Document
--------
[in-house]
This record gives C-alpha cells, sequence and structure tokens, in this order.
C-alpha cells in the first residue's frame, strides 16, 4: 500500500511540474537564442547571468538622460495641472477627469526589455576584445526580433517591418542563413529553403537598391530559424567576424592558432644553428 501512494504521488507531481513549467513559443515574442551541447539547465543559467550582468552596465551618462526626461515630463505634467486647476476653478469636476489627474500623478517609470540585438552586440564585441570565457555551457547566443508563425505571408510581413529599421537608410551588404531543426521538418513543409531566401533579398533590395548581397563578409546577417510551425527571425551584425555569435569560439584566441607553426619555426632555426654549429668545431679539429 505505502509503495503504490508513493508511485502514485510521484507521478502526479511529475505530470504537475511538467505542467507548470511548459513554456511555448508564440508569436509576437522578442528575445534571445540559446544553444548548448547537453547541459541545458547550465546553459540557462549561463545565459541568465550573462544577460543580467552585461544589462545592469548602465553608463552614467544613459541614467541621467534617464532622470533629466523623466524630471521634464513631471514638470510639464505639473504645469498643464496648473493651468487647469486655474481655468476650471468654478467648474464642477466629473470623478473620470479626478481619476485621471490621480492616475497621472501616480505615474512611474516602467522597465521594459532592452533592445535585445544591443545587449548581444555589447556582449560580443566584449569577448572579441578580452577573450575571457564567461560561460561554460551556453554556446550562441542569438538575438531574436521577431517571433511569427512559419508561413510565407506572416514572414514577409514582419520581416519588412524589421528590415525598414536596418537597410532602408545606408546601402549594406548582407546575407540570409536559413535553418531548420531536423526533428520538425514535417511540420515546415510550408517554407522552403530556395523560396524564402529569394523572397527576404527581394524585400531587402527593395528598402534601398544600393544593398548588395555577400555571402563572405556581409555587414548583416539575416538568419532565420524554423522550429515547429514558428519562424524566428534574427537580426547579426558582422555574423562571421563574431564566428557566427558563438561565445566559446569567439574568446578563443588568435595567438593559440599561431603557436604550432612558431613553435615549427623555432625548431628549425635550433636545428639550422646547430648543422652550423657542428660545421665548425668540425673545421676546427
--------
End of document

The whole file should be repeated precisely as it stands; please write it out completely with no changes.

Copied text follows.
[in-house]
This record gives C-alpha cells, sequence and structure tokens, in this order.
C-alpha cells in the first residue's frame, strides 16, 4: 500500500511540474537564442547571468538622460495641472477627469526589455576584445526580433517591418542563413529553403537598391530559424567576424592558432644553428 501512494504521488507531481513549467513559443515574442551541447539547465543559467550582468552596465551618462526626461515630463505634467486647476476653478469636476489627474500623478517609470540585438552586440564585441570565457555551457547566443508563425505571408510581413529599421537608410551588404531543426521538418513543409531566401533579398533590395548581397563578409546577417510551425527571425551584425555569435569560439584566441607553426619555426632555426654549429668545431679539429 505505502509503495503504490508513493508511485502514485510521484507521478502526479511529475505530470504537475511538467505542467507548470511548459513554456511555448508564440508569436509576437522578442528575445534571445540559446544553444548548448547537453547541459541545458547550465546553459540557462549561463545565459541568465550573462544577460543580467552585461544589462545592469548602465553608463552614467544613459541614467541621467534617464532622470533629466523623466524630471521634464513631471514638470510639464505639473504645469498643464496648473493651468487647469486655474481655468476650471468654478467648474464642477466629473470623478473620470479626478481619476485621471490621480492616475497621472501616480505615474512611474516602467522597465521594459532592452533592445535585445544591443545587449548581444555589447556582449560580443566584449569577448572579441578580452577573450575571457564567461560561460561554460551556453554556446550562441542569438538575438531574436521577431517571433511569427512559419508561413510565407506572416514572414514577409514582419520581416519588412524589421528590415525598414536596418537597410532602408545606408546601402549594406548582407546575407540570409536559413535553418531548420531536423526533428520538425514535417511540420515546415510550408517554407522552403530556395523560396524564402529569394523572397527576404527581394524585400531587402527593395528598402534601398544600393544593398548588395555577400555571402563572405556581409555587414548583416539575416538568419532565420524554423522550429515547429514558428519562424524566428534574427537580426547579426558582422555574423562571421563574431564566428557566427558563438561565445566559446569567439574568446578563443588568435595567438593559440599561431603557436604550432612558431613553435615549427623555432625548431628549425635550433636545428639550422646547430648543422652550423657542428660545421665548425668540425673545421676546427